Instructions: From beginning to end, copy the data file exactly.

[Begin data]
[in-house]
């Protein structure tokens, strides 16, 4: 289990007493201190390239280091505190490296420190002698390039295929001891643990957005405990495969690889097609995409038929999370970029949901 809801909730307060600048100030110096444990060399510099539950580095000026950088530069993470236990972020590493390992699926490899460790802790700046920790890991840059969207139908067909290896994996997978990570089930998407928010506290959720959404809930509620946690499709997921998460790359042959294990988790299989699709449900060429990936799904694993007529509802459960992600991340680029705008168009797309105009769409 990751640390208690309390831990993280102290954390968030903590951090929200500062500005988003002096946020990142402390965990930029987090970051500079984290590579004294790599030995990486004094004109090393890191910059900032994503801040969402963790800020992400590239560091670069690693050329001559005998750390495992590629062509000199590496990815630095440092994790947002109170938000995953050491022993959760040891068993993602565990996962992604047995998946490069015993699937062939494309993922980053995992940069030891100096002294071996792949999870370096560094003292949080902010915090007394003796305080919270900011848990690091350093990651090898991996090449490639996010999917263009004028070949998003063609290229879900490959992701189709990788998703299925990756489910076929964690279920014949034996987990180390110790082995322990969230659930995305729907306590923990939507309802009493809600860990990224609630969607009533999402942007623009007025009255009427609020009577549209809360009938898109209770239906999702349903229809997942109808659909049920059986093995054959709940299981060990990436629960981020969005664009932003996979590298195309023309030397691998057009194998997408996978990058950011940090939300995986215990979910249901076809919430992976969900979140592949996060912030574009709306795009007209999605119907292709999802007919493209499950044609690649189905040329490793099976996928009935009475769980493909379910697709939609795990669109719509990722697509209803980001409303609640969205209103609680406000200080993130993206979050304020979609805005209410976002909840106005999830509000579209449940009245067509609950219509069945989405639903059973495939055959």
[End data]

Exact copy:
[in-house]
């Protein structure tokens, strides 16, 4: 289990007493201190390239280091505190490296420190002698390039295929001891643990957005405990495969690889097609995409038929999370970029949901 809801909730307060600048100030110096444990060399510099539950580095000026950088530069993470236990972020590493390992699926490899460790802790700046920790890991840059969207139908067909290896994996997978990570089930998407928010506290959720959404809930509620946690499709997921998460790359042959294990988790299989699709449900060429990936799904694993007529509802459960992600991340680029705008168009797309105009769409 990751640390208690309390831990993280102290954390968030903590951090929200500062500005988003002096946020990142402390965990930029987090970051500079984290590579004294790599030995990486004094004109090393890191910059900032994503801040969402963790800020992400590239560091670069690693050329001559005998750390495992590629062509000199590496990815630095440092994790947002109170938000995953050491022993959760040891068993993602565990996962992604047995998946490069015993699937062939494309993922980053995992940069030891100096002294071996792949999870370096560094003292949080902010915090007394003796305080919270900011848990690091350093990651090898991996090449490639996010999917263009004028070949998003063609290229879900490959992701189709990788998703299925990756489910076929964690279920014949034996987990180390110790082995322990969230659930995305729907306590923990939507309802009493809600860990990224609630969607009533999402942007623009007025009255009427609020009577549209809360009938898109209770239906999702349903229809997942109808659909049920059986093995054959709940299981060990990436629960981020969005664009932003996979590298195309023309030397691998057009194998997408996978990058950011940090939300995986215990979910249901076809919430992976969900979140592949996060912030574009709306795009007209999605119907292709999802007919493209499950044609690649189905040329490793099976996928009935009475769980493909379910697709939609795990669109719509990722697509209803980001409303609640969205209103609680406000200080993130993206979050304020979609805005209410976002909840106005999830509000579209449940009245067509609950219509069945989405639903059973495939055959």